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Awarded for service to Aboriginal Affairs
Entered on roll: 2013
A role model and mentor.
Respected Tasmanian Aboriginal Elder Gloria Andrews was born in 1947 and has been actively engaged within her community and is a role model and mentor for her extended family and community.
Gloria's vision is to share her knowledge about her culture and promote positive aspects about her people, their history and culture; especially her knowledge about bush foods, medicine and the environment.
Gloria is an advocate of cultural education. She assisted the St Helens District High School create a bush tucker garden to facilitate learning about and sharing native Tasmanian food.
Historical research is also important to Gloria who found an interest in all history when she worked in the St Helens History Room.
Gloria was also a member of the Project Council of Elders with the University of Tasmania's field study project, Telling Places in Country. This project aimed to retrace and re-map George Augustus Robinson's progress through Aboriginal country while on forays to make contact with North East clans. It raised awareness of the significance of Tasmania as an Aboriginal place and landscape.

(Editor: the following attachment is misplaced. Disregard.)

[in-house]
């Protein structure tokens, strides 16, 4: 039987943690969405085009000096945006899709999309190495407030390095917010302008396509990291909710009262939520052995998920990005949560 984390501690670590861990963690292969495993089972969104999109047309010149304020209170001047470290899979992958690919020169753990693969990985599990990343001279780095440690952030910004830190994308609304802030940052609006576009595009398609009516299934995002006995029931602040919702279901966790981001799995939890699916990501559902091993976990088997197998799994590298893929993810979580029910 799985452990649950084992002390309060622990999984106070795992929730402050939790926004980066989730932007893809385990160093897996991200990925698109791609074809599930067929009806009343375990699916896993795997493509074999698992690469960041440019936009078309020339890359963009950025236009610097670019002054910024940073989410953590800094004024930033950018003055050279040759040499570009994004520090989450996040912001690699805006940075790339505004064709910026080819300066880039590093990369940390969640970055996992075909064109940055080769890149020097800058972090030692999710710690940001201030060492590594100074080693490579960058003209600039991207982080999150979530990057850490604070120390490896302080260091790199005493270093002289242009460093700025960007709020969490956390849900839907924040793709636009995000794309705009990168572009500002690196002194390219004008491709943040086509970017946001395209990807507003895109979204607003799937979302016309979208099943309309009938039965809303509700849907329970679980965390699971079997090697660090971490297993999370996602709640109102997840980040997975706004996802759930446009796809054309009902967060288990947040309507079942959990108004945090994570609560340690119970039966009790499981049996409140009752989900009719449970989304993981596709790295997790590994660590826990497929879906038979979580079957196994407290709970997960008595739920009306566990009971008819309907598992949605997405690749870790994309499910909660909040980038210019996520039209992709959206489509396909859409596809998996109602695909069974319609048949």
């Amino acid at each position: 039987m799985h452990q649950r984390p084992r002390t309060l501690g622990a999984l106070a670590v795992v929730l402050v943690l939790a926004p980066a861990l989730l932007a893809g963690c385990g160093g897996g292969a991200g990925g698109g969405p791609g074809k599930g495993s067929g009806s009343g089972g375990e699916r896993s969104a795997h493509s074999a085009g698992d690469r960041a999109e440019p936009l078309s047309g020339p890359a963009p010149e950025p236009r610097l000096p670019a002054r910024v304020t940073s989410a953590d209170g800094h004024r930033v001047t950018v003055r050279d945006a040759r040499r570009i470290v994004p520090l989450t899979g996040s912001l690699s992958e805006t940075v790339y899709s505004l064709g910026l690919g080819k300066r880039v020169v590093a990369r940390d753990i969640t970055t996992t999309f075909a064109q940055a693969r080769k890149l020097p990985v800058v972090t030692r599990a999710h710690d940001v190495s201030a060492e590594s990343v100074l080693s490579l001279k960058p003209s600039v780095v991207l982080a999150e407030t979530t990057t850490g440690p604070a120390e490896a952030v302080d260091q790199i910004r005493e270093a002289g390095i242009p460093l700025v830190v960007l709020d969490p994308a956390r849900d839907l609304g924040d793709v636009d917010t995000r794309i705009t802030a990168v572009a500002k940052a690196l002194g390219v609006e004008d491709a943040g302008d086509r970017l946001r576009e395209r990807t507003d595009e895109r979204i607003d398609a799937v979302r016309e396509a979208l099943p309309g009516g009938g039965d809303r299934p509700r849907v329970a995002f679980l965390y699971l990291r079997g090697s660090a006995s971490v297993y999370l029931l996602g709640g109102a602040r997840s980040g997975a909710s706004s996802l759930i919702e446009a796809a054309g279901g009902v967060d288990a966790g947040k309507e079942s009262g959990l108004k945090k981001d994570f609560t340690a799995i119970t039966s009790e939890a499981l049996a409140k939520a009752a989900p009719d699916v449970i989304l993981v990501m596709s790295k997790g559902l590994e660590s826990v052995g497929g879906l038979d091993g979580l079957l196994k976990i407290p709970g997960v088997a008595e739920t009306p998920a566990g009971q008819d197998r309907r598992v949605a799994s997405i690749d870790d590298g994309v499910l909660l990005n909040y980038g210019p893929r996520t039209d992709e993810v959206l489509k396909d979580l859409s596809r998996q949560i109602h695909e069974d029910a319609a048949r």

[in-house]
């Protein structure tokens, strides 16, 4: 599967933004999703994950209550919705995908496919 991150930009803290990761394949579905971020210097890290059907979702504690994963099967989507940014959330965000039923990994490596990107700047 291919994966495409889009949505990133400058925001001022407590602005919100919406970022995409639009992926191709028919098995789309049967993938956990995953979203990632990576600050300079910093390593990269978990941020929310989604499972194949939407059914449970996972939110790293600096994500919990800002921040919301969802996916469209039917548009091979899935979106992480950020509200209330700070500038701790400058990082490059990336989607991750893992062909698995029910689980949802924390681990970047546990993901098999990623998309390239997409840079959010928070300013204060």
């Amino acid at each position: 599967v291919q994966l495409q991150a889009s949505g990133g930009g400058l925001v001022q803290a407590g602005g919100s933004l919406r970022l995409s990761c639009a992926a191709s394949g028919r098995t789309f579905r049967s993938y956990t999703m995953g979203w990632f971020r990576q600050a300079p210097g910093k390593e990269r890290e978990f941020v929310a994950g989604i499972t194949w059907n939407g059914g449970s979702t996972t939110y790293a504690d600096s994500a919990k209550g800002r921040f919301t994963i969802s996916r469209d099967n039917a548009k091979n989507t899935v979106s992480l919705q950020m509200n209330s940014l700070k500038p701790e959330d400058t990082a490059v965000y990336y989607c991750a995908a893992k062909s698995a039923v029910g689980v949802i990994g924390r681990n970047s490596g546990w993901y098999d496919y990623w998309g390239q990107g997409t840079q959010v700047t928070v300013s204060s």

The success of Telling Places in Country relied heavily on the participation and guidance of the Elders who had long and strong connections with a range of Aboriginal community organisations and government bodies. Their role as knowledge custodians and cultural mentors was important in facilitating the telling of Aboriginal stories about themselves, their ancestors and their history.
Gloria is passionately involved in the Blue Tier preservation of Tasmanian Aboriginal heritage; and the environment, heritage and history in Tasmania's North East.
The Blue Tier is a very special place for me and the reasons for my protest is that the environment is being destroyed, which in turn is destroying my cultural heritage. As a Tasmanian Aboriginal person, I have a very strong connection to the land…